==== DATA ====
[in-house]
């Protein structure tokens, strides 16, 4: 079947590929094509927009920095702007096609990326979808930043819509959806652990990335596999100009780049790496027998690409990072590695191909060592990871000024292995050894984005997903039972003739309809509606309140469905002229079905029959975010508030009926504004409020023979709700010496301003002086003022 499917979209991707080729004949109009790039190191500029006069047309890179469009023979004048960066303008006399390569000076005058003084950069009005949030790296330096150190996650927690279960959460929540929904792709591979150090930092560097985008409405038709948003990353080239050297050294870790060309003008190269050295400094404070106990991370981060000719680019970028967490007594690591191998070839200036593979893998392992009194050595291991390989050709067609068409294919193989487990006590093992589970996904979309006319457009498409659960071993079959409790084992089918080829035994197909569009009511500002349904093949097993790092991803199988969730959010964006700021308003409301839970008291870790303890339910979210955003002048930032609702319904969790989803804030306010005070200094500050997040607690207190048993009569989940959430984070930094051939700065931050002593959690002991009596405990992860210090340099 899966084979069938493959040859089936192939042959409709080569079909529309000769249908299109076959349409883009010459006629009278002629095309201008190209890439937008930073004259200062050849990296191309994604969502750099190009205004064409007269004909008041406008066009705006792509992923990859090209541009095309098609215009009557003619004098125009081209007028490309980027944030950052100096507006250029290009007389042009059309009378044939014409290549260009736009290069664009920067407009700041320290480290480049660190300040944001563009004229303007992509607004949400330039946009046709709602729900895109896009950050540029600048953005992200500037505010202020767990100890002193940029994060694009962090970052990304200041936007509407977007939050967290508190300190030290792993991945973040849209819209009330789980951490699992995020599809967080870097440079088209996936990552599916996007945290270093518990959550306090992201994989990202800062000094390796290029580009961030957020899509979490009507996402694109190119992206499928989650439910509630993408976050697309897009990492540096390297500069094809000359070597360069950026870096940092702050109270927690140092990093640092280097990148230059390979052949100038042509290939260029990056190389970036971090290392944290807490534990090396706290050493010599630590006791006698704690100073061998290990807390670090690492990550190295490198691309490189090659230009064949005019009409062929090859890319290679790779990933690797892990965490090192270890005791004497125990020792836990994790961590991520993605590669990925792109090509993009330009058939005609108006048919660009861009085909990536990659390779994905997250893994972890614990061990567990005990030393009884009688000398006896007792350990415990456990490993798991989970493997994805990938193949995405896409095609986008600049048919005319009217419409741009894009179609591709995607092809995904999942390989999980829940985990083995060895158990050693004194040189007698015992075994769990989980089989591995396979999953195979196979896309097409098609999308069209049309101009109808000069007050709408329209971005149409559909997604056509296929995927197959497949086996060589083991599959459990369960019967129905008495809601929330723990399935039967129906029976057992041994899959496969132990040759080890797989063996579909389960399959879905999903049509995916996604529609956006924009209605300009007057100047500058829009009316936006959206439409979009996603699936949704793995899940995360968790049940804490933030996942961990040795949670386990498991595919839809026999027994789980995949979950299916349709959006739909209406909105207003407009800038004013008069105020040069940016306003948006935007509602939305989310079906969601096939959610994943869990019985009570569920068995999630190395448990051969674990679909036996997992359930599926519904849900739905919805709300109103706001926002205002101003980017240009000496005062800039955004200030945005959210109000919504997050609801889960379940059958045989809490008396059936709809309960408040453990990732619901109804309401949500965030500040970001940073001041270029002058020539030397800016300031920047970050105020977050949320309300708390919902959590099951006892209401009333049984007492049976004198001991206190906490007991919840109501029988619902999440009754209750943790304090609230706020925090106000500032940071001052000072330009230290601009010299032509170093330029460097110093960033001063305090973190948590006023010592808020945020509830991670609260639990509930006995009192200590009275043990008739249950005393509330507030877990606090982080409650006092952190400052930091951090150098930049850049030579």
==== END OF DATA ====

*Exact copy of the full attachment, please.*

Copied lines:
[in-house]
């Protein structure tokens, strides 16, 4: 079947590929094509927009920095702007096609990326979808930043819509959806652990990335596999100009780049790496027998690409990072590695191909060592990871000024292995050894984005997903039972003739309809509606309140469905002229079905029959975010508030009926504004409020023979709700010496301003002086003022 499917979209991707080729004949109009790039190191500029006069047309890179469009023979004048960066303008006399390569000076005058003084950069009005949030790296330096150190996650927690279960959460929540929904792709591979150090930092560097985008409405038709948003990353080239050297050294870790060309003008190269050295400094404070106990991370981060000719680019970028967490007594690591191998070839200036593979893998392992009194050595291991390989050709067609068409294919193989487990006590093992589970996904979309006319457009498409659960071993079959409790084992089918080829035994197909569009009511500002349904093949097993790092991803199988969730959010964006700021308003409301839970008291870790303890339910979210955003002048930032609702319904969790989803804030306010005070200094500050997040607690207190048993009569989940959430984070930094051939700065931050002593959690002991009596405990992860210090340099 899966084979069938493959040859089936192939042959409709080569079909529309000769249908299109076959349409883009010459006629009278002629095309201008190209890439937008930073004259200062050849990296191309994604969502750099190009205004064409007269004909008041406008066009705006792509992923990859090209541009095309098609215009009557003619004098125009081209007028490309980027944030950052100096507006250029290009007389042009059309009378044939014409290549260009736009290069664009920067407009700041320290480290480049660190300040944001563009004229303007992509607004949400330039946009046709709602729900895109896009950050540029600048953005992200500037505010202020767990100890002193940029994060694009962090970052990304200041936007509407977007939050967290508190300190030290792993991945973040849209819209009330789980951490699992995020599809967080870097440079088209996936990552599916996007945290270093518990959550306090992201994989990202800062000094390796290029580009961030957020899509979490009507996402694109190119992206499928989650439910509630993408976050697309897009990492540096390297500069094809000359070597360069950026870096940092702050109270927690140092990093640092280097990148230059390979052949100038042509290939260029990056190389970036971090290392944290807490534990090396706290050493010599630590006791006698704690100073061998290990807390670090690492990550190295490198691309490189090659230009064949005019009409062929090859890319290679790779990933690797892990965490090192270890005791004497125990020792836990994790961590991520993605590669990925792109090509993009330009058939005609108006048919660009861009085909990536990659390779994905997250893994972890614990061990567990005990030393009884009688000398006896007792350990415990456990490993798991989970493997994805990938193949995405896409095609986008600049048919005319009217419409741009894009179609591709995607092809995904999942390989999980829940985990083995060895158990050693004194040189007698015992075994769990989980089989591995396979999953195979196979896309097409098609999308069209049309101009109808000069007050709408329209971005149409559909997604056509296929995927197959497949086996060589083991599959459990369960019967129905008495809601929330723990399935039967129906029976057992041994899959496969132990040759080890797989063996579909389960399959879905999903049509995916996604529609956006924009209605300009007057100047500058829009009316936006959206439409979009996603699936949704793995899940995360968790049940804490933030996942961990040795949670386990498991595919839809026999027994789980995949979950299916349709959006739909209406909105207003407009800038004013008069105020040069940016306003948006935007509602939305989310079906969601096939959610994943869990019985009570569920068995999630190395448990051969674990679909036996997992359930599926519904849900739905919805709300109103706001926002205002101003980017240009000496005062800039955004200030945005959210109000919504997050609801889960379940059958045989809490008396059936709809309960408040453990990732619901109804309401949500965030500040970001940073001041270029002058020539030397800016300031920047970050105020977050949320309300708390919902959590099951006892209401009333049984007492049976004198001991206190906490007991919840109501029988619902999440009754209750943790304090609230706020925090106000500032940071001052000072330009230290601009010299032509170093330029460097110093960033001063305090973190948590006023010592808020945020509830991670609260639990509930006995009192200590009275043990008739249950005393509330507030877990606090982080409650006092952190400052930091951090150098930049850049030579």